Finally, in dealing with whether the entire Bush Administration, like the unfortunate Brownie, has done a heckuva job, he composes a small-government sea chantey for the Republicans:

’Cause government’s the problem, lads,
Americans would all do well to shun it.
Yes, government’s the problem, lads.
At least it is when we’re the ones who run it.


"Brownie, you're doing a heckuva job!" From the moment President George W. Bush uttered that phrase-- to Michael Brown, the director of the Federal Emergency Management Agency-- we knew that it would be attached to his presidency forever...

A qualified guy, I wish I had added.
Your resume's super, even if padded.
We wanted the best to lead FEMA's forces,
And who would know more than a man who knows horses?
You saw that the storm was more than some showers,
And sent off a memo in four or five hours.
You found out that life in the Dome was not Super--
And only a day after Anderson Cooper.
A heckuva job! You know how to lead'em.
We hope to award yo uthe Medal of Freedom.

--October 3. 2005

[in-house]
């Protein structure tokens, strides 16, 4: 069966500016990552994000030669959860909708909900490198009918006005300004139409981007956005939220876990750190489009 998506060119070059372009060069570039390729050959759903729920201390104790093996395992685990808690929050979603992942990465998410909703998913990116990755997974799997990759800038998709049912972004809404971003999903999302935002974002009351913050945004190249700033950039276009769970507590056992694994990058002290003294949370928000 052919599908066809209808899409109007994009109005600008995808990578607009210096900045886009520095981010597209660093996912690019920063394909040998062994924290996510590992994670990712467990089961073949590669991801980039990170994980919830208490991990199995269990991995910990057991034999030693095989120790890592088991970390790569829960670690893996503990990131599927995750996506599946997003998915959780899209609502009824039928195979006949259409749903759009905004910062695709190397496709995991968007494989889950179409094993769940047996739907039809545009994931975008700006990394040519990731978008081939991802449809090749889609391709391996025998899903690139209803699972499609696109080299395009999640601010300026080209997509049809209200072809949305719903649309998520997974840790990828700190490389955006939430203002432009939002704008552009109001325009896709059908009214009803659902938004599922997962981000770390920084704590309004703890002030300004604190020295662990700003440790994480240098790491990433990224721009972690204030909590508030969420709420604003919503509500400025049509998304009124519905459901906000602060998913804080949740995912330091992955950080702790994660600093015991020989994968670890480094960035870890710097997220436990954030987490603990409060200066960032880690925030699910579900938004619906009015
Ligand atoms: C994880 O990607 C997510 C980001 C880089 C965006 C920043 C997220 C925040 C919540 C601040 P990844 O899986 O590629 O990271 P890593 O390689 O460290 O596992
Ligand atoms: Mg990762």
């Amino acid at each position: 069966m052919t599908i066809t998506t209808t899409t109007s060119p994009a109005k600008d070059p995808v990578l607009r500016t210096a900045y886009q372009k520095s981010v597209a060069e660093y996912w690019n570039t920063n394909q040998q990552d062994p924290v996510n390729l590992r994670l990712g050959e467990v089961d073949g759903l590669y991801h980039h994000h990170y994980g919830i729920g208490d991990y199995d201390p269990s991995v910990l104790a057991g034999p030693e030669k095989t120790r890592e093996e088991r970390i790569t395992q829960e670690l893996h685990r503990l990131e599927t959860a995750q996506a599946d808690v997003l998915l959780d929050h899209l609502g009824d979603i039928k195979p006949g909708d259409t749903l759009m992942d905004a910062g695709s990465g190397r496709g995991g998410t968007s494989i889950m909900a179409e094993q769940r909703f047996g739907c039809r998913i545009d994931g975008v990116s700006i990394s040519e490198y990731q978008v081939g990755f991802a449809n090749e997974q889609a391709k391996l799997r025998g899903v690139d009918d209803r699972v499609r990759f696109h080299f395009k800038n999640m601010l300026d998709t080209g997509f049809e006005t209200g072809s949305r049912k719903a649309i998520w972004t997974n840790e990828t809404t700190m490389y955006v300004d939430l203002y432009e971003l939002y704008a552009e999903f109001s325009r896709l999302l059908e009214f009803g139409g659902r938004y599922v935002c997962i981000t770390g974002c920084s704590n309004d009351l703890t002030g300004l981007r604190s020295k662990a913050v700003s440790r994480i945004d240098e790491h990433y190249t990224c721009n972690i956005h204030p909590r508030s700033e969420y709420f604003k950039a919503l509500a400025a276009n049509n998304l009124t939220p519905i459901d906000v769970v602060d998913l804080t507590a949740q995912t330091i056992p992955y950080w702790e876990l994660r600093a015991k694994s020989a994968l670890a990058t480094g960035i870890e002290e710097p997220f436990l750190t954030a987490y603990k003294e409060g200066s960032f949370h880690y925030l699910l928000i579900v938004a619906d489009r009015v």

(George W. Bush Explains the Interview Arrangements
He Has Made with the 9/11 Commission)

When called upon to testify,
I said I was a busy guy
So maybe we could do it on the phone.
They really want a face-to-face.
I said, OK, if that's the case,
I'm certainly not doing it alone.

I can't appear without my Nanny Dick.
For Nanny Dick I've got a serious jones.
I can't appear without my Nanny Dick.
I love the way he cocks his head and drones.

Cartoonists show me as a dummy,*
With voice by Cheney (or by Rummy).
I am the butt of every late-night satirist.
But I just can't go solitaire.

I need the help that's due an heir.
I need a dad, and Dad's a multilateralist.
I can't appear without my Nanny Dick.
He brings along a gravitas I lack.

I can't appear without my Nanny Dick--
The one who knows why we attacked Iraq.
Yes, Condi Rice is quite precise
With foreign policy advice

On who's Afghani and who's Pakistani.
I like to have her near in case
I just can't place some foreign face,
But Condoleezza Rice is not my nanny.